It happened again! That irritating co-worker made a snide remark to you and then walked off. Or maybe your roommate left for the evening without cleaning up the mess he left after eating dinner – even though he promised to be more mindful of it. Or maybe you had an argument with your spouse, boyfriend, or girlfriend. And so you stew over the offense and magnify the bad feelings by continually thinking of them over and over.
It doesn’t feel good. Nobody in their right mind ever wants to feel this way. And what makes it worse is that it affects how you deal with the other person, which further aggravates the situation and now you have a vicious circle. But believe it or not, it’s possible to change bad feelings into good feelings – and turn this into a fun spiritual practice! How?
Eckhart Tolle’s, in his books The Power of Now and The New Earth, describes techniques for dealing with negative feelings, primarily through accessing the “Now”, or present moment. It was while practicing these techniques that I discovered something quite remarkable – not only are they effective, but they also make it possible to transmute a negative emotional feeling into a positive physical one!
According to Mr. Tolle, every emotion is our body’s reaction to a thought. By continuing to dwell on a negative thought or memory, we perpetuate the bad emotion that accompanies it and the feeling never goes away. So instead of reliving the offense in your mind, take the opportunity to focus on the present moment. Take advantage of the situation for your benefit by using it to practice focusing on the inner stillness that is behind all thoughts and emotions.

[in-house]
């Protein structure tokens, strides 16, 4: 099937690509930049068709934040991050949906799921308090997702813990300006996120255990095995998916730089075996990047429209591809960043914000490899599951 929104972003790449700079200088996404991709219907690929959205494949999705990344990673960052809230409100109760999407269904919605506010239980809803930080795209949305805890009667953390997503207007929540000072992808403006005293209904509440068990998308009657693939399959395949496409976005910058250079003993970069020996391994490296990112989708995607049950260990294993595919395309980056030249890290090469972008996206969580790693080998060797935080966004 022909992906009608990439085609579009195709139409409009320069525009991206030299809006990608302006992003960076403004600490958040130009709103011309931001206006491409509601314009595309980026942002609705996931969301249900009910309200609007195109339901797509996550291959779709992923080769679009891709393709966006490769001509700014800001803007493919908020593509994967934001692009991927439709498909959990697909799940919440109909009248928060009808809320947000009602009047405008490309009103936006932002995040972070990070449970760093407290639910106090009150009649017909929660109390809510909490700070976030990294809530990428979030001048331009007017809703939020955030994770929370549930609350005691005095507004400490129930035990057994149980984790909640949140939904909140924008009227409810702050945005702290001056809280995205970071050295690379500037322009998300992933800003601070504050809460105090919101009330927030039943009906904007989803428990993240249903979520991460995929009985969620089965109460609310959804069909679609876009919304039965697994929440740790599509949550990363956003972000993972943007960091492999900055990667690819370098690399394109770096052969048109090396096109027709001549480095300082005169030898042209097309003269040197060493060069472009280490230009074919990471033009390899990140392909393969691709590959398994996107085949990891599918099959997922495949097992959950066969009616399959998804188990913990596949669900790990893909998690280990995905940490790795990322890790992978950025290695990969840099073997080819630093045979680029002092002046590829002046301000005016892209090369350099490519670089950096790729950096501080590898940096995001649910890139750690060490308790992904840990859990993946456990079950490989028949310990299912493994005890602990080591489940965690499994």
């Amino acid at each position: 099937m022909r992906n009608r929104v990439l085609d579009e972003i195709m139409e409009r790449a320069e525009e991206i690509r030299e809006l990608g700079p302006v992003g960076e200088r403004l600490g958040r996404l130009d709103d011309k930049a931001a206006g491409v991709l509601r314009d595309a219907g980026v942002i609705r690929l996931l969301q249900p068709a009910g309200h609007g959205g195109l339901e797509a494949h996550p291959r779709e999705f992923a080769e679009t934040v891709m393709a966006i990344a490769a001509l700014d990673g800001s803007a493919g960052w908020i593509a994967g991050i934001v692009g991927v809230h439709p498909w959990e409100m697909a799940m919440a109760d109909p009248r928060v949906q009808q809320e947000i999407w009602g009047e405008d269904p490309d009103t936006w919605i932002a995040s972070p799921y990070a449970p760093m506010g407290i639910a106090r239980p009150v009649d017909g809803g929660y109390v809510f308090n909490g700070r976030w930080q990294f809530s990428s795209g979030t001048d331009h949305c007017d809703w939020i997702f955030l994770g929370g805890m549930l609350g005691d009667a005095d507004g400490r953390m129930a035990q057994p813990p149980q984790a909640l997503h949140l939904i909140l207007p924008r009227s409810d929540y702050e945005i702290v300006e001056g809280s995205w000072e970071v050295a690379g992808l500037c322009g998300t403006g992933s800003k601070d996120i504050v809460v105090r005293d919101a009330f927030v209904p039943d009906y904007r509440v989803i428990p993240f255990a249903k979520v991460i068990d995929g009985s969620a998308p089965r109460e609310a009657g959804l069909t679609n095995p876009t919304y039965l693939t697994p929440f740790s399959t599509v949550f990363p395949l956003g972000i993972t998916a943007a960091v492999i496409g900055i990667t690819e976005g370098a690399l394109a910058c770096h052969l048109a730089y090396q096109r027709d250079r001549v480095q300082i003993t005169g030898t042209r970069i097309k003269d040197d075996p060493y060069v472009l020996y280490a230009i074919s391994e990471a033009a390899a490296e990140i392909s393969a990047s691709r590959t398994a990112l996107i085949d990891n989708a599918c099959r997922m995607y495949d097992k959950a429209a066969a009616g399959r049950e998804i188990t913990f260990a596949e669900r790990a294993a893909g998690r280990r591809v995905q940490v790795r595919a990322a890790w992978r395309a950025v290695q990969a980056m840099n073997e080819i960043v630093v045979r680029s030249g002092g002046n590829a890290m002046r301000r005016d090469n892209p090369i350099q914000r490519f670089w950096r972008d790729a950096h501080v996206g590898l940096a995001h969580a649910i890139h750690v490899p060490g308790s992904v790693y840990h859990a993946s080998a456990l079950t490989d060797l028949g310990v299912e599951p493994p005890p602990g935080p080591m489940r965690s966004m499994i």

It’s easier to begin practicing this with the little irritations and annoyances. You want to be able to stop letting the irritation continue to feed the negative emotion. It can be difficult because sometimes we seem to have a need to replay the experience over and over again. We can’t let go. That’s why it’s easier to start with small annoyances.
First, decide whether it’s a matter that needs to be addressed right then and there. You might decide that there is no point in taking any action, or it is really too late. If that’s the case, then it does no good to dwell on the offense. Instead, put all those thoughts aside as you focus on noticing the feeling within your body. This is the key. Most of the time the emotion is concentrated in a specific area of your body, such as your chest, stomach, or shoulders. Notice where the feeling is located. Notice what the feeling is like. Is it a tightness? A sharp pain? A racing feeling?
As you notice the feeling, take some slow, deep, breaths to relax. Don’t judge the feeling or try to fight it. Let it be. What is happening to the feeling as you observe it while taking slow, deep breaths? Almost immediately it should start to dissipate as you stop providing the emotional fuel.
This feeling has an energy to it. It’s real and the effect on your body is real. But then something remarkable happens. What I’ve noticed is that, devoid of the emotional baggage, devoid of the negative thoughts, the energy has a soothing vibrational quality to it that I actually find pleasurable. It’s almost like a soothing massage, and there have been times when it was similar to a post-meditative body buzz.
This has a couple of advantages. For one thing, it makes it easier to remain in that state until the energy completely dissipates and you’ve been able to allow the bad emotions to pass through you. Holding on to negative emotions stresses your body and contributes to aging. The other benefit is that it is a useful gauge as to how successful you are in focusing on the present. Being familiar with the present moment and what that feels like makes it easier to go there more and more often throughout your daily life.
And being present is crucial to being awake. It’s no surprise that good feelings are associated with the Now. Perhaps this just demonstrates the truthfulness of the teaching that it’s within the present moment where we find true bliss.